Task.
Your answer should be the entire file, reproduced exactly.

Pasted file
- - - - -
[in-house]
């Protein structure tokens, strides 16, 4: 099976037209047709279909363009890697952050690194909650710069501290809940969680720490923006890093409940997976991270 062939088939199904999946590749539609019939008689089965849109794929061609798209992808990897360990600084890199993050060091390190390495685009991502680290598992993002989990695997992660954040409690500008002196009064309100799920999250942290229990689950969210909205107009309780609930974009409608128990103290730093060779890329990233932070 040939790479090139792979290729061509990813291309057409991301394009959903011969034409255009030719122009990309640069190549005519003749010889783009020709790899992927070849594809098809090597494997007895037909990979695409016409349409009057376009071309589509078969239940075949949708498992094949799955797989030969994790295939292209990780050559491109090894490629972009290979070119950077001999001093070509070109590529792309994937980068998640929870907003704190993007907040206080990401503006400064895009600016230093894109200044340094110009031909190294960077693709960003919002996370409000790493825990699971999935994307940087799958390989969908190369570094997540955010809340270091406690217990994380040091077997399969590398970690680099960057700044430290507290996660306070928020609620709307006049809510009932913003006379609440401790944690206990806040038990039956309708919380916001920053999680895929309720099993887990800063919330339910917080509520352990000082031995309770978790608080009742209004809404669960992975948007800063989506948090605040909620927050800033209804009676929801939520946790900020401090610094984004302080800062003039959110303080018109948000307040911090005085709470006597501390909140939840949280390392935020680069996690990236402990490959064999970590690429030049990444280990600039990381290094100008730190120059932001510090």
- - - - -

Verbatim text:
[in-house]
């Protein structure tokens, strides 16, 4: 099976037209047709279909363009890697952050690194909650710069501290809940969680720490923006890093409940997976991270 062939088939199904999946590749539609019939008689089965849109794929061609798209992808990897360990600084890199993050060091390190390495685009991502680290598992993002989990695997992660954040409690500008002196009064309100799920999250942290229990689950969210909205107009309780609930974009409608128990103290730093060779890329990233932070 040939790479090139792979290729061509990813291309057409991301394009959903011969034409255009030719122009990309640069190549005519003749010889783009020709790899992927070849594809098809090597494997007895037909990979695409016409349409009057376009071309589509078969239940075949949708498992094949799955797989030969994790295939292209990780050559491109090894490629972009290979070119950077001999001093070509070109590529792309994937980068998640929870907003704190993007907040206080990401503006400064895009600016230093894109200044340094110009031909190294960077693709960003919002996370409000790493825990699971999935994307940087799958390989969908190369570094997540955010809340270091406690217990994380040091077997399969590398970690680099960057700044430290507290996660306070928020609620709307006049809510009932913003006379609440401790944690206990806040038990039956309708919380916001920053999680895929309720099993887990800063919330339910917080509520352990000082031995309770978790608080009742209004809404669960992975948007800063989506948090605040909620927050800033209804009676929801939520946790900020401090610094984004302080800062003039959110303080018109948000307040911090005085709470006597501390909140939840949280390392935020680069996690990236402990490959064999970590690429030049990444280990600039990381290094100008730190120059932001510090």